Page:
Cooking Tips

Why You Should Tear Your Tofu

Knives down, hands up.

Published May 27, 2021.

Attention all tofu lovers: Put down your knives and hear me out. There’s a lot to be said about using this knifeless approach to tackle that block of protein-packed bean curd.

To be clear, there’s certainly nothing wrong with sliced tofu. At America’s Test Kitchen, we’ve been slicing and dicing firm and extra-firm tofu into planks, "fingers," and cubes for years. But when we were working on our Complete Salad Cookbook, we realized that by cutting tofu into perfectly squared-off shapes, we’re only creating six surfaces for flavor. Tearing produces craggy nooks and crannies that hold onto batters, glazes, and dressings better than perfectly smooth sides do.

Sign up for the Notes from the Test Kitchen newsletter

Our favorite tips and recipes, enjoyed by 2 million+ subscribers!

The best part about tearing firm tofu is there’s really no way to mess it up (sounds like a great opportunity to get the kiddos involved!). The goal is to literally tear the tofu into pieces the size of your choice, and just like that you’re ready to move forward. These tofu pieces are great for any application with the exception of grilling and searing. (In those cases, the straight sides of sliced tofu are important for even cooking.)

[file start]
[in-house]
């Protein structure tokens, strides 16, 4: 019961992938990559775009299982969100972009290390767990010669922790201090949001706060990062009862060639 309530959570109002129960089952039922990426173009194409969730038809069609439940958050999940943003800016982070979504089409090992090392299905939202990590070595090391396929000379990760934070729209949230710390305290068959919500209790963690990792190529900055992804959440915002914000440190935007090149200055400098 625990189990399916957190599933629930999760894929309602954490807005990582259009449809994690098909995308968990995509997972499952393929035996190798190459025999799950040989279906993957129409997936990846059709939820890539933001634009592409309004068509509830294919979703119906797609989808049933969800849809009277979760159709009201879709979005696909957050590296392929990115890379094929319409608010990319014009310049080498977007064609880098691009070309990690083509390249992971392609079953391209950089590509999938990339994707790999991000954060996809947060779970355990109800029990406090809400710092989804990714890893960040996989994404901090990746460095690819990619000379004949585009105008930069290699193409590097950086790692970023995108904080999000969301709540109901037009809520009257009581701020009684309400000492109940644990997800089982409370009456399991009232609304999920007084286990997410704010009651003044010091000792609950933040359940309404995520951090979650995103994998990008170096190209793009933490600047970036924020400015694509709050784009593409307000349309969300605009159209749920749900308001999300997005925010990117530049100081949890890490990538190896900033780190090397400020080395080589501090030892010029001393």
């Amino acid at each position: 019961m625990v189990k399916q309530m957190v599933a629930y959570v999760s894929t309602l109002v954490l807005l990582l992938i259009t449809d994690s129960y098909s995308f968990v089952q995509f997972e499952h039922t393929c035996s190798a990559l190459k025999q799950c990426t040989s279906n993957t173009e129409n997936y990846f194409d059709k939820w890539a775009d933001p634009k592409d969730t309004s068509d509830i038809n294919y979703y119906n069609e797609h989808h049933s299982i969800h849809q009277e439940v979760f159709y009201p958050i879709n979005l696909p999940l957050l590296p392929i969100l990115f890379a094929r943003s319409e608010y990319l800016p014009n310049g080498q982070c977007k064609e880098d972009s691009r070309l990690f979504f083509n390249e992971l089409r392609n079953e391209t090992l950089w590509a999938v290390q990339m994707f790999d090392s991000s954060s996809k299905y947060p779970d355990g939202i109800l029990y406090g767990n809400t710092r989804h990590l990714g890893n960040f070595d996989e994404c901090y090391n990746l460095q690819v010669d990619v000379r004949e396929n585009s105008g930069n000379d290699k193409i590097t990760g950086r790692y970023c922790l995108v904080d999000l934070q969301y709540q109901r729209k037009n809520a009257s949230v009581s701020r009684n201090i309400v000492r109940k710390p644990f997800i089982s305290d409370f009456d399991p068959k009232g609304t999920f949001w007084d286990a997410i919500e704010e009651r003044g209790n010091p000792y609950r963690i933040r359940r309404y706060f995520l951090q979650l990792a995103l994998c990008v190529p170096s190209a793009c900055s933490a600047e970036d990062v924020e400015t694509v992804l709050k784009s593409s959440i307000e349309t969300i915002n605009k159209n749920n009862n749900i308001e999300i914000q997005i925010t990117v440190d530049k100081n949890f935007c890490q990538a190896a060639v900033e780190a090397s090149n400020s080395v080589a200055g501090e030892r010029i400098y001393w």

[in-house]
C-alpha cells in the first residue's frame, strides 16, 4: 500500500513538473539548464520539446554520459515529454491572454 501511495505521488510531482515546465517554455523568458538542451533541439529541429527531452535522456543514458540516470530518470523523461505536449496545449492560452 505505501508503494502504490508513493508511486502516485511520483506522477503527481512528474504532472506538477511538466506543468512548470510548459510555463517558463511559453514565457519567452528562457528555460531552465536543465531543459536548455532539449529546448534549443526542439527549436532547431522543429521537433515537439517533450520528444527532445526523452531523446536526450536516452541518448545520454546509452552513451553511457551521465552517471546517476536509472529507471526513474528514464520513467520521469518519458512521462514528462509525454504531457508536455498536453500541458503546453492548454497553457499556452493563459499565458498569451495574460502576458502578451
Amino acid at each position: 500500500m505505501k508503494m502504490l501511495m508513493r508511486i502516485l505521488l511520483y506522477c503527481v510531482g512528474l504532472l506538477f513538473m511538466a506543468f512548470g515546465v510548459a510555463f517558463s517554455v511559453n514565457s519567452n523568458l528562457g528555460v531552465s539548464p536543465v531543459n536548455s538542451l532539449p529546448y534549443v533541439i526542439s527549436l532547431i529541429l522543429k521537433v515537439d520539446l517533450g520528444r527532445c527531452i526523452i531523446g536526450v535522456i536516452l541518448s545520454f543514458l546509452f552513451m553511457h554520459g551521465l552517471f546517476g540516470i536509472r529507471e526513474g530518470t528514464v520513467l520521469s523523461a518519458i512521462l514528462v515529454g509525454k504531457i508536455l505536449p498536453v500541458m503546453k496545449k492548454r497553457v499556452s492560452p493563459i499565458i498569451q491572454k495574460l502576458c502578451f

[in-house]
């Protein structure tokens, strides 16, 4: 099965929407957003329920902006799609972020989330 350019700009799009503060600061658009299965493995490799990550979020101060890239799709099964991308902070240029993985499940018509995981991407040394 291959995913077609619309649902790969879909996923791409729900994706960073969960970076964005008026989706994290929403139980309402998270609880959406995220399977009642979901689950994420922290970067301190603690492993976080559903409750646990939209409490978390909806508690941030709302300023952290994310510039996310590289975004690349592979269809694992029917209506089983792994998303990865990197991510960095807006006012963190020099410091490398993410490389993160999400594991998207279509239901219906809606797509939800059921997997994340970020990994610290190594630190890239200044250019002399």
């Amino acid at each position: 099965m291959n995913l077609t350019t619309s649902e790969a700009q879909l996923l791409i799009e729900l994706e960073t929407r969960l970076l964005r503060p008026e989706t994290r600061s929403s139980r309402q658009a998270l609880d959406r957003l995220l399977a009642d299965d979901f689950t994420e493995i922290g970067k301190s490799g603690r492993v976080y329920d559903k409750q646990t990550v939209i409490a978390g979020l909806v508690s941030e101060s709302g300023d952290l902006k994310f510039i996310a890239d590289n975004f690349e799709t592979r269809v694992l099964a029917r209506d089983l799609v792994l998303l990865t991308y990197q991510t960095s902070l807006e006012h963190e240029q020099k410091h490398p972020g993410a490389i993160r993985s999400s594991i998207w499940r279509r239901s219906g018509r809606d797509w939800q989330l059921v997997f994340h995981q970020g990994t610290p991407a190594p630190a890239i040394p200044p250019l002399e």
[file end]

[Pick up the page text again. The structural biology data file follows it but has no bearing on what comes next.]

When pieces of torn tofu are dusted with cornstarch or battered and then fried, the irregular surface provides more opportunities for extra-crispy texture. But you don’t have to fry your tofu to benefit from this approach.

charred cabbage salad with torn tofu
The Charred Cabbage Salad with Torn Tofu and Plantain Chips from The Complete Salad Cookbook.

Take the Charred Cabbage Salad with Torn Tofu and Plantain Chips from The Complete Salad Cookbook, for example (that’s it in the photos above). We started with tearing some tofu (firm is best in terms of ease) and then tossed the pieces with a vibrant marinade full of rice vinegar, lime juice, ginger, honey, and fish sauce. Ordinarily, marinated tofu takes a couple hours to get to its optimal level of flavor, but by utilizing this torn method we were able to achieve impressive flavor in just 20 minutes.

Don’t get me wrong, you should keep that knife close by. Torn mirepoix isn’t exactly a thing. But when it comes to tofu, be more hands on and tear it.

Get more invaluable cooking tips here (new articles are added every day), and start a free trial to access all our rigorously tested recipes, tips, and product reviews.

This is a members' feature.